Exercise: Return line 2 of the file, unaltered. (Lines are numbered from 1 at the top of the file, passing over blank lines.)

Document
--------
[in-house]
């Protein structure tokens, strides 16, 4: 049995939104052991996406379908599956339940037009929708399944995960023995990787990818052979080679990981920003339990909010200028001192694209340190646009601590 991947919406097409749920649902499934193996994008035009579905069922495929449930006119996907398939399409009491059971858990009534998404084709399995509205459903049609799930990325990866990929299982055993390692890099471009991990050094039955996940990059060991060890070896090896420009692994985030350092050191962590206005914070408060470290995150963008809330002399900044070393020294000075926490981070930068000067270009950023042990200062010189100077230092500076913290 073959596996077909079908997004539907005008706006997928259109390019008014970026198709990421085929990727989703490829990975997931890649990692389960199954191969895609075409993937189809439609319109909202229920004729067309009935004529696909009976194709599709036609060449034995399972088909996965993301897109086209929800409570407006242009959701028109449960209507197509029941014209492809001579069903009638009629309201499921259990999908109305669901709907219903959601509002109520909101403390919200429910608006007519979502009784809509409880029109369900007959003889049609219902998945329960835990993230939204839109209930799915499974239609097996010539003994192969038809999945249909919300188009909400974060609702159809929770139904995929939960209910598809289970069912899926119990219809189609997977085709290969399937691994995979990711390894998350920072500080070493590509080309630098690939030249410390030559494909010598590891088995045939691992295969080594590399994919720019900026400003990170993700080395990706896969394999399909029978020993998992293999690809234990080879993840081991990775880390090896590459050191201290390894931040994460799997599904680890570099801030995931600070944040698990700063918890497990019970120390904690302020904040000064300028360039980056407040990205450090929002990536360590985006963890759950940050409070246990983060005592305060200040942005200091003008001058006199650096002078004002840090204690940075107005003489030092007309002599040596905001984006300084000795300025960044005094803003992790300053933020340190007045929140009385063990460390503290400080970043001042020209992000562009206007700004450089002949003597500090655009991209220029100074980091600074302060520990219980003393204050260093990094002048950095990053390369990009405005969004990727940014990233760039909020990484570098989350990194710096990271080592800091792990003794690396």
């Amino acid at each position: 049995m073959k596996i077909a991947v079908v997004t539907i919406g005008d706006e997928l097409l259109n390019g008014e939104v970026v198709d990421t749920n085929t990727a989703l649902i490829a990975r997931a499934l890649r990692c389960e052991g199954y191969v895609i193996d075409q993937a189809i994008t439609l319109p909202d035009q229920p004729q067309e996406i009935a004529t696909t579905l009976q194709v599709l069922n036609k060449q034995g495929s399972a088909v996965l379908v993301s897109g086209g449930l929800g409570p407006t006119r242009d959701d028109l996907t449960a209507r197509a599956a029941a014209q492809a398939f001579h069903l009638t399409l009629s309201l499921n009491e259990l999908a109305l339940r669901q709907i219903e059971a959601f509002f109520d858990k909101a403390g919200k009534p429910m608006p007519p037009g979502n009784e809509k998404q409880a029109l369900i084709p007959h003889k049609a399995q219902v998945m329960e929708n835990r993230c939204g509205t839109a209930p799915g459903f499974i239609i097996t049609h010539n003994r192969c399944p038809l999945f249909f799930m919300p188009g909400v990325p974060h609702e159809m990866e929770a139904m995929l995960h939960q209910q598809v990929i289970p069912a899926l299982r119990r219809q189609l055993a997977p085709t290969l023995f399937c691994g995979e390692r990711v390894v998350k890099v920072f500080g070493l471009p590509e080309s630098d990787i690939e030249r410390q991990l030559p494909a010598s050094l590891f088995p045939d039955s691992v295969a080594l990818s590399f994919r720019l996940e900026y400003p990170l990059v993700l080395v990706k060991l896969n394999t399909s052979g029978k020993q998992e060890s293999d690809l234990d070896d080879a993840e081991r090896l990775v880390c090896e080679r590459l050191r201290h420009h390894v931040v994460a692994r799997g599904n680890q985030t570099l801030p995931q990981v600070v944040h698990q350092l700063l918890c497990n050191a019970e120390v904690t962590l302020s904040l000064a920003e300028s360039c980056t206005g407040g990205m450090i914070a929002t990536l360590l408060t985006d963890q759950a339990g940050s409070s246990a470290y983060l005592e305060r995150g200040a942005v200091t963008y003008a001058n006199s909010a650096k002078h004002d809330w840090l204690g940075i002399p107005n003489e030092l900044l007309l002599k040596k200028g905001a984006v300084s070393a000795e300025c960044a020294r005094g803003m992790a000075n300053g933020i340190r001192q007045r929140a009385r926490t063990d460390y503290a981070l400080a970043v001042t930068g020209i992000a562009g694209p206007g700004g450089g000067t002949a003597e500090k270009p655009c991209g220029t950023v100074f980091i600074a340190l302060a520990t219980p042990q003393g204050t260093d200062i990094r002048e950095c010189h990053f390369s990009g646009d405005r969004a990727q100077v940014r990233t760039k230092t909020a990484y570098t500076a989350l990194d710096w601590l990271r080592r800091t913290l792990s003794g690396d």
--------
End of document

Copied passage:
């Protein structure tokens, strides 16, 4: 049995939104052991996406379908599956339940037009929708399944995960023995990787990818052979080679990981920003339990909010200028001192694209340190646009601590 991947919406097409749920649902499934193996994008035009579905069922495929449930006119996907398939399409009491059971858990009534998404084709399995509205459903049609799930990325990866990929299982055993390692890099471009991990050094039955996940990059060991060890070896090896420009692994985030350092050191962590206005914070408060470290995150963008809330002399900044070393020294000075926490981070930068000067270009950023042990200062010189100077230092500076913290 073959596996077909079908997004539907005008706006997928259109390019008014970026198709990421085929990727989703490829990975997931890649990692389960199954191969895609075409993937189809439609319109909202229920004729067309009935004529696909009976194709599709036609060449034995399972088909996965993301897109086209929800409570407006242009959701028109449960209507197509029941014209492809001579069903009638009629309201499921259990999908109305669901709907219903959601509002109520909101403390919200429910608006007519979502009784809509409880029109369900007959003889049609219902998945329960835990993230939204839109209930799915499974239609097996010539003994192969038809999945249909919300188009909400974060609702159809929770139904995929939960209910598809289970069912899926119990219809189609997977085709290969399937691994995979990711390894998350920072500080070493590509080309630098690939030249410390030559494909010598590891088995045939691992295969080594590399994919720019900026400003990170993700080395990706896969394999399909029978020993998992293999690809234990080879993840081991990775880390090896590459050191201290390894931040994460799997599904680890570099801030995931600070944040698990700063918890497990019970120390904690302020904040000064300028360039980056407040990205450090929002990536360590985006963890759950940050409070246990983060005592305060200040942005200091003008001058006199650096002078004002840090204690940075107005003489030092007309002599040596905001984006300084000795300025960044005094803003992790300053933020340190007045929140009385063990460390503290400080970043001042020209992000562009206007700004450089002949003597500090655009991209220029100074980091600074302060520990219980003393204050260093990094002048950095990053390369990009405005969004990727940014990233760039909020990484570098989350990194710096990271080592800091792990003794690396």